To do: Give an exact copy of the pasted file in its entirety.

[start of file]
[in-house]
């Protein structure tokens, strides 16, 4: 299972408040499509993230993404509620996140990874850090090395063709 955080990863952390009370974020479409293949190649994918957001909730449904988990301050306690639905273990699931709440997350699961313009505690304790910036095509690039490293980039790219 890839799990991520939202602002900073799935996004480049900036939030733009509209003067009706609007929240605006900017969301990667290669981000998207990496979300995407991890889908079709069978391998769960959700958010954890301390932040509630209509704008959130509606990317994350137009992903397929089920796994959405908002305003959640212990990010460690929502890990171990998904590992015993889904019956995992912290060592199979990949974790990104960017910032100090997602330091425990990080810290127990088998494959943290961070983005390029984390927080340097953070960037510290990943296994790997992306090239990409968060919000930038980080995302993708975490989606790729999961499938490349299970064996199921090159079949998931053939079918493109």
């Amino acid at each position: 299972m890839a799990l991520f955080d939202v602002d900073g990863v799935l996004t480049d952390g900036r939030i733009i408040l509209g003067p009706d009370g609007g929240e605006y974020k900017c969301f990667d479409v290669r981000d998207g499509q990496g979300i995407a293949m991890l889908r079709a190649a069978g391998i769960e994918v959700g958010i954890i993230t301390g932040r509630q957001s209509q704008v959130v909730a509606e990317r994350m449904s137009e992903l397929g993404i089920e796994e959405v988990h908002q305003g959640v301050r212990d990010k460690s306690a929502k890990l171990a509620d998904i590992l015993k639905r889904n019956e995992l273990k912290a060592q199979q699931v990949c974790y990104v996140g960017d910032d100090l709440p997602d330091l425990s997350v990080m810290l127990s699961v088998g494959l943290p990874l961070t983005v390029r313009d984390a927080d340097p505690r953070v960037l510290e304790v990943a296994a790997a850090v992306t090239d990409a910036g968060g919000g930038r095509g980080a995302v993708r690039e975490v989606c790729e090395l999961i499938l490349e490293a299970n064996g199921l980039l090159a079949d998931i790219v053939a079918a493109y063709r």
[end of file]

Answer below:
[in-house]
């Protein structure tokens, strides 16, 4: 299972408040499509993230993404509620996140990874850090090395063709 955080990863952390009370974020479409293949190649994918957001909730449904988990301050306690639905273990699931709440997350699961313009505690304790910036095509690039490293980039790219 890839799990991520939202602002900073799935996004480049900036939030733009509209003067009706609007929240605006900017969301990667290669981000998207990496979300995407991890889908079709069978391998769960959700958010954890301390932040509630209509704008959130509606990317994350137009992903397929089920796994959405908002305003959640212990990010460690929502890990171990998904590992015993889904019956995992912290060592199979990949974790990104960017910032100090997602330091425990990080810290127990088998494959943290961070983005390029984390927080340097953070960037510290990943296994790997992306090239990409968060919000930038980080995302993708975490989606790729999961499938490349299970064996199921090159079949998931053939079918493109």
């Amino acid at each position: 299972m890839a799990l991520f955080d939202v602002d900073g990863v799935l996004t480049d952390g900036r939030i733009i408040l509209g003067p009706d009370g609007g929240e605006y974020k900017c969301f990667d479409v290669r981000d998207g499509q990496g979300i995407a293949m991890l889908r079709a190649a069978g391998i769960e994918v959700g958010i954890i993230t301390g932040r509630q957001s209509q704008v959130v909730a509606e990317r994350m449904s137009e992903l397929g993404i089920e796994e959405v988990h908002q305003g959640v301050r212990d990010k460690s306690a929502k890990l171990a509620d998904i590992l015993k639905r889904n019956e995992l273990k912290a060592q199979q699931v990949c974790y990104v996140g960017d910032d100090l709440p997602d330091l425990s997350v990080m810290l127990s699961v088998g494959l943290p990874l961070t983005v390029r313009d984390a927080d340097p505690r953070v960037l510290e304790v990943a296994a790997a850090v992306t090239d990409a910036g968060g919000g930038r095509g980080a995302v993708r690039e975490v989606c790729e090395l999961i499938l490349e490293a299970n064996g199921l980039l090159a079949d998931i790219v053939a079918a493109y063709r």